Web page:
To encourage each child to show reverence for Heavenly Father and Jesus Christ.
Prepare cutouts of mouth, eyes, ears, hands and arms, and feet and legs from the pattern at the end of the lesson. Place the cutouts in a bag or other container.
Prepare the following wordstrip:
Prepare to sing or say the words to
“Reverently, Quietly” (Children’s Songbook, p. 26) and “I Will Try to Be Reverent” (Children’s Songbook, p. 28).
A Bible and a Book of Mormon.
Picture 2-36, Jesus Blessing the Nephite Children; picture 2-40, Reverent Child; picture 2-41, The Birth of Jesus (Gospel Art Picture Kit 200; 62116).
Make the necessary preparations for any enrichment activities you want to use.
Suggested Lesson Development
Follow up with the children if you encouraged them to do something during the week.
Before the opening prayer, sing or say the words to “Reverently, Quietly.”
Display picture 2-40, Reverent Child. Tell the children that the child in the picture is getting ready to talk with Heavenly Father in prayer.
How do we get ready for prayer? (We fold our arms, close our eyes, and bow our heads.)
Why do we fold our arms, close our eyes, and bow our heads to get ready for prayer?
Point out that when we do these things, it is easier for us to feel Heavenly Father near us as we pray. Explain that just as it is important to know that our earthly parents are listening when we talk with them, it is important to feel that Heavenly Father is near us when we pray.
Invite a child to give the opening prayer.
After the opening prayer, briefly express your gratitude for a loving Heavenly Father and for the privilege of talking with him in prayer.
Reverence Is a Feeling of Love and Respect
Display the wordstrip “Reverence” near the picture of the reverent child. Read the word on the wordstrip and have the children repeat it.
What is reverence?
Emphasize that reverence means more than just being quiet. Reverence is a special feeling of love and respect for Heavenly Father and Jesus Christ.
Ask the children to think of the feelings they have when their parents help them pray or read stories about Jesus to them, or when they see and hear the beautiful creations of Heavenly Father and Jesus Christ. Explain that these warm, peaceful feelings are feelings of reverence. These feelings help us know that Heavenly Father’s spirit is near.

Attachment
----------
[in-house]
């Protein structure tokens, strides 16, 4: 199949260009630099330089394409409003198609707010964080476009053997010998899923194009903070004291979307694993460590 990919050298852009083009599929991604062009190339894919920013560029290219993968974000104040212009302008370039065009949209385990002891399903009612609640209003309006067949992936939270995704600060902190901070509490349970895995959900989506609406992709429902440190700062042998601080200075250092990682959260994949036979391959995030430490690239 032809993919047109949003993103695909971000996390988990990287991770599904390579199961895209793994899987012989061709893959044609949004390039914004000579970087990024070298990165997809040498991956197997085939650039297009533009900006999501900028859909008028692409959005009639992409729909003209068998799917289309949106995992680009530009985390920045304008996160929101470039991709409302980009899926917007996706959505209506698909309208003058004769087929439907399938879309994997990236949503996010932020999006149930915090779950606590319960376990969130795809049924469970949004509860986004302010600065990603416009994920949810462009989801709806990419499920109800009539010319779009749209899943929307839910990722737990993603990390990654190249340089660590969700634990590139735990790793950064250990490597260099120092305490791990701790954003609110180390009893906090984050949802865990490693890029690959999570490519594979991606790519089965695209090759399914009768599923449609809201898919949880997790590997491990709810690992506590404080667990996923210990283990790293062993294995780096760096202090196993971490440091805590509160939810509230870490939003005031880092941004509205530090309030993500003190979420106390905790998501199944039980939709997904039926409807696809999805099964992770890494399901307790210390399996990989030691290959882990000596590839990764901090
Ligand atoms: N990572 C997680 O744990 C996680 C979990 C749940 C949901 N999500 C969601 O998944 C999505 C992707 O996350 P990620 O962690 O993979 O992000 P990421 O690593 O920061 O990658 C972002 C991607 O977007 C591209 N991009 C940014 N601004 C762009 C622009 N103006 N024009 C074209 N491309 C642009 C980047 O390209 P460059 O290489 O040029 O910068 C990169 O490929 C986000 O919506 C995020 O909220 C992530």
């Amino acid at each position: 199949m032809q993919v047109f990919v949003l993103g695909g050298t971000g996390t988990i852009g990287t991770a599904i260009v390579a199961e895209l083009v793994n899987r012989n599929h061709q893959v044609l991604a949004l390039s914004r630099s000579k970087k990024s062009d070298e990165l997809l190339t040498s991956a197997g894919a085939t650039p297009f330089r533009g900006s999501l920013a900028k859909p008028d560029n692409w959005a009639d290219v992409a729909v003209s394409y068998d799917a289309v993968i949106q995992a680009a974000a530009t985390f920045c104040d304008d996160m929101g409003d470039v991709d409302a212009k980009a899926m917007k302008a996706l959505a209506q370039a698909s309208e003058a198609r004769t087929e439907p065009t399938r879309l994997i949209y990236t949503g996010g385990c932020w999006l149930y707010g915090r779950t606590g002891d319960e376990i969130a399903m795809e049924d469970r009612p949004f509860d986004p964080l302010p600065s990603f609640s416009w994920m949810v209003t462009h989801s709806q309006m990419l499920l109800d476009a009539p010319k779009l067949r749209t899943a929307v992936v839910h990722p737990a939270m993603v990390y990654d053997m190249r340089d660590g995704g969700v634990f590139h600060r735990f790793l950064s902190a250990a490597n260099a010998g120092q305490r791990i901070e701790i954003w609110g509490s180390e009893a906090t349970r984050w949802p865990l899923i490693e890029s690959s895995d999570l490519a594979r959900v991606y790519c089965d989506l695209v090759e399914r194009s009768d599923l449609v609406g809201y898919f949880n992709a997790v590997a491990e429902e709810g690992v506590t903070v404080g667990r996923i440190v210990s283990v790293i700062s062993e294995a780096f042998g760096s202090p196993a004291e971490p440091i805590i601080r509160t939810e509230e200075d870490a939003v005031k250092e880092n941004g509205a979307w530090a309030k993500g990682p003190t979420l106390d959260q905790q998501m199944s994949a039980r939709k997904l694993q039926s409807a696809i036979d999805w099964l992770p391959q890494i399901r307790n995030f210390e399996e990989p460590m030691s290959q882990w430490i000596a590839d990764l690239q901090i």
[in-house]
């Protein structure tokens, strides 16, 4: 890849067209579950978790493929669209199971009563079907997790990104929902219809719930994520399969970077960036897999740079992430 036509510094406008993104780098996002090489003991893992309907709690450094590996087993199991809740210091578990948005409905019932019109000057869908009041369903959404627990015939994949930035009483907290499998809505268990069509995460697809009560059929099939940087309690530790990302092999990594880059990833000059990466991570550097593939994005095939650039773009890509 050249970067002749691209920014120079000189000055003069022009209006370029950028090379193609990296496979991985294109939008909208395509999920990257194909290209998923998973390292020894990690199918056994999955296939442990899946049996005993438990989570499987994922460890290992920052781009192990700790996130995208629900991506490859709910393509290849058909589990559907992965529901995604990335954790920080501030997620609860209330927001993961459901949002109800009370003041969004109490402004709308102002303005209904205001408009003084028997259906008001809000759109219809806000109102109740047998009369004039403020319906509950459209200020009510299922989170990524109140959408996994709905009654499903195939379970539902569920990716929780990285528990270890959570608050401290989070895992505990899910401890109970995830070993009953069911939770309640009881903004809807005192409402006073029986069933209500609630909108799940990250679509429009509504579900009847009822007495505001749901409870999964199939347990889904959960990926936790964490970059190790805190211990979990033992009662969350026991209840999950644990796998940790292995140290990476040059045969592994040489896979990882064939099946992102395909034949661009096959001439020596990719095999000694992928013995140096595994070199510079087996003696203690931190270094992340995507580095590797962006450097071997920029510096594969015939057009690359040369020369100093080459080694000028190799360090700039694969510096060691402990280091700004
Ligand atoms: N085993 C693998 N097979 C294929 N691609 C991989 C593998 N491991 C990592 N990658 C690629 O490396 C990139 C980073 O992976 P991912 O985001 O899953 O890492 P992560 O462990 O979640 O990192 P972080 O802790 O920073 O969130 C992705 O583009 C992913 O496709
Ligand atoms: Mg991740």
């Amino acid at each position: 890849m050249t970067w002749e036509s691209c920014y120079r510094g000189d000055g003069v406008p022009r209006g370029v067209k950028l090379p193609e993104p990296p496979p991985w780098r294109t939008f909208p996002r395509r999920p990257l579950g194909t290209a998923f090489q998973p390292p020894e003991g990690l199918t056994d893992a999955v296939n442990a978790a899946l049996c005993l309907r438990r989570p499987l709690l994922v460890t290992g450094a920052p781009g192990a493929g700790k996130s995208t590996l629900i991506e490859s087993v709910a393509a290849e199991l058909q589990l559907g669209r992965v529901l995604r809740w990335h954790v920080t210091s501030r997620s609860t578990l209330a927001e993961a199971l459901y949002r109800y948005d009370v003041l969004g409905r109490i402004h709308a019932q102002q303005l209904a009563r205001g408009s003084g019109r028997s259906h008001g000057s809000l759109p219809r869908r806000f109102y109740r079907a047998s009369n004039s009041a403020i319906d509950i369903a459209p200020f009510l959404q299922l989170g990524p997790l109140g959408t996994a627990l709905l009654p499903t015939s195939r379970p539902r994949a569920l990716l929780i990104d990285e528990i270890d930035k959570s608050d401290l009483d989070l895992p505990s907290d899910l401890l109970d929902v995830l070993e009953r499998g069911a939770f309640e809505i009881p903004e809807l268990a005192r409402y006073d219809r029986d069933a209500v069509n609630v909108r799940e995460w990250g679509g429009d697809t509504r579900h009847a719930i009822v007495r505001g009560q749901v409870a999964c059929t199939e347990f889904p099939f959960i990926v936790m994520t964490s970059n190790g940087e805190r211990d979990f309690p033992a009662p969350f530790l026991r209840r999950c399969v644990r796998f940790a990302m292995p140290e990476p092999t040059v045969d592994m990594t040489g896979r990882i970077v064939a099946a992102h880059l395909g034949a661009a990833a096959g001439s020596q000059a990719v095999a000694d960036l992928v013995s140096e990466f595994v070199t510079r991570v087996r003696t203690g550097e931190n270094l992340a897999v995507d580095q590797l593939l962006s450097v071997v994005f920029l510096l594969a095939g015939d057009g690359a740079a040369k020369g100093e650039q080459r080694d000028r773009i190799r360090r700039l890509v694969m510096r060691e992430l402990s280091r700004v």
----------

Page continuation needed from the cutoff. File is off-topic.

Show picture 2-36, Jesus Blessing the Nephite Children. Have the children tell you about the picture (see 3 Nephi 17:11–12, 21–24).
How do you think the Nephite children felt about Jesus Christ?
Show picture 2-41, The Birth of Jesus, and ask the children to tell the story of Jesus’ birth (see Luke 2:1–16). Have them look carefully at the people in the picture.
How do you think the people felt when they saw baby Jesus?
How do you think you would have felt if you had seen baby Jesus?
Explain that when we think of Heavenly Father and Jesus in a loving way we are reverent.
We Show Reverence by Our Actions
How do we show our feelings of reverence (love and respect) for Heavenly Father and Jesus Christ?
Explain that it is important to have feelings of reverence no matter where we are, but we should especially remember to be reverent at church. The meetinghouse is Heavenly Father’s house, and when we are reverent in Heavenly Father’s house, Heavenly Father knows that we love him.
With the children, sing or say the words to “I Will Try to Be Reverent.”
Show the bag or container with the cutouts in it. One at a time, invite each child to take a cutout from the bag, show the cutout to the other children, and ask, “What should you do with your (item shown in cutout) to show reverence in Heavenly Father’s house?”
Mouth—Speak quietly, smile, sing songs, pray, keep closed when someone else is talking.
Eyes—Look at the teacher or speaker, close during the prayer.
Hands and arms—Hold still, raise to answer a question, fold during prayer.
Feet and legs—Walk quietly, hold still.
Ears—Listen to what is being said.
Help the children say the words and do the actions to the following rest activity:
(Adapted from Diana Eckersell Janson, “I’m Always Reverent,” Friend, Sept. 1993, p. 32.)
We Can Help Others Be Reverent
Remind the children that their actions affect those around them. This is another good reason to be reverent in church.
How does it make you feel when someone near you is noisy in Primary?
Point out that if someone around us is noisy, it is hard for us to think about Heavenly Father and Jesus Christ. Similarly, when we make noise or do other things that are not reverent, we make it hard for other people to be reverent. Encourage the children to act in ways that will help themselves and others to be reverent.